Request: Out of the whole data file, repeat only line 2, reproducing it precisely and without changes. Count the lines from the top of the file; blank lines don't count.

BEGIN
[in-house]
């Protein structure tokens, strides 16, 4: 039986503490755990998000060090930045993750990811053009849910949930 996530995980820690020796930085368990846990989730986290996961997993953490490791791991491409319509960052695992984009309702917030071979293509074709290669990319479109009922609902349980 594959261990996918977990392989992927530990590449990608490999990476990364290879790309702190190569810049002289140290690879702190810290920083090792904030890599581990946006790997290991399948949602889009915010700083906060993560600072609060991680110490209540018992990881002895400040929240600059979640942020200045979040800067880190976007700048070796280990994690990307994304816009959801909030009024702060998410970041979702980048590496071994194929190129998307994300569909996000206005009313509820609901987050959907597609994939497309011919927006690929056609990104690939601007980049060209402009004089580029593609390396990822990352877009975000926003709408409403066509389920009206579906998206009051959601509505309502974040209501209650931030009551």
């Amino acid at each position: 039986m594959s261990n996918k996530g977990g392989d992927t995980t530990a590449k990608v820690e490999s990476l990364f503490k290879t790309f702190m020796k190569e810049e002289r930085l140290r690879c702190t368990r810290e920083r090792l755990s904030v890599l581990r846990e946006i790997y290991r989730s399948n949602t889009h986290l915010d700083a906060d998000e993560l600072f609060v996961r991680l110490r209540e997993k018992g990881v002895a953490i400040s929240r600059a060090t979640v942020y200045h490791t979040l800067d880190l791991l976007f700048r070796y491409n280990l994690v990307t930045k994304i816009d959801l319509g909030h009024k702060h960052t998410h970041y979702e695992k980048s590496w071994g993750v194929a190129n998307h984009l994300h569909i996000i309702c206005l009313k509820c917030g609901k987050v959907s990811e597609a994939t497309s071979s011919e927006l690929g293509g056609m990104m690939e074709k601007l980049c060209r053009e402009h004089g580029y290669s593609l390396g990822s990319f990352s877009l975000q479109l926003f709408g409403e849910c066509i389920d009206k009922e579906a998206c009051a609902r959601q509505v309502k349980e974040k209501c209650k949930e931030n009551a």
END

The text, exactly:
């Protein structure tokens, strides 16, 4: 039986503490755990998000060090930045993750990811053009849910949930 996530995980820690020796930085368990846990989730986290996961997993953490490791791991491409319509960052695992984009309702917030071979293509074709290669990319479109009922609902349980 594959261990996918977990392989992927530990590449990608490999990476990364290879790309702190190569810049002289140290690879702190810290920083090792904030890599581990946006790997290991399948949602889009915010700083906060993560600072609060991680110490209540018992990881002895400040929240600059979640942020200045979040800067880190976007700048070796280990994690990307994304816009959801909030009024702060998410970041979702980048590496071994194929190129998307994300569909996000206005009313509820609901987050959907597609994939497309011919927006690929056609990104690939601007980049060209402009004089580029593609390396990822990352877009975000926003709408409403066509389920009206579906998206009051959601509505309502974040209501209650931030009551």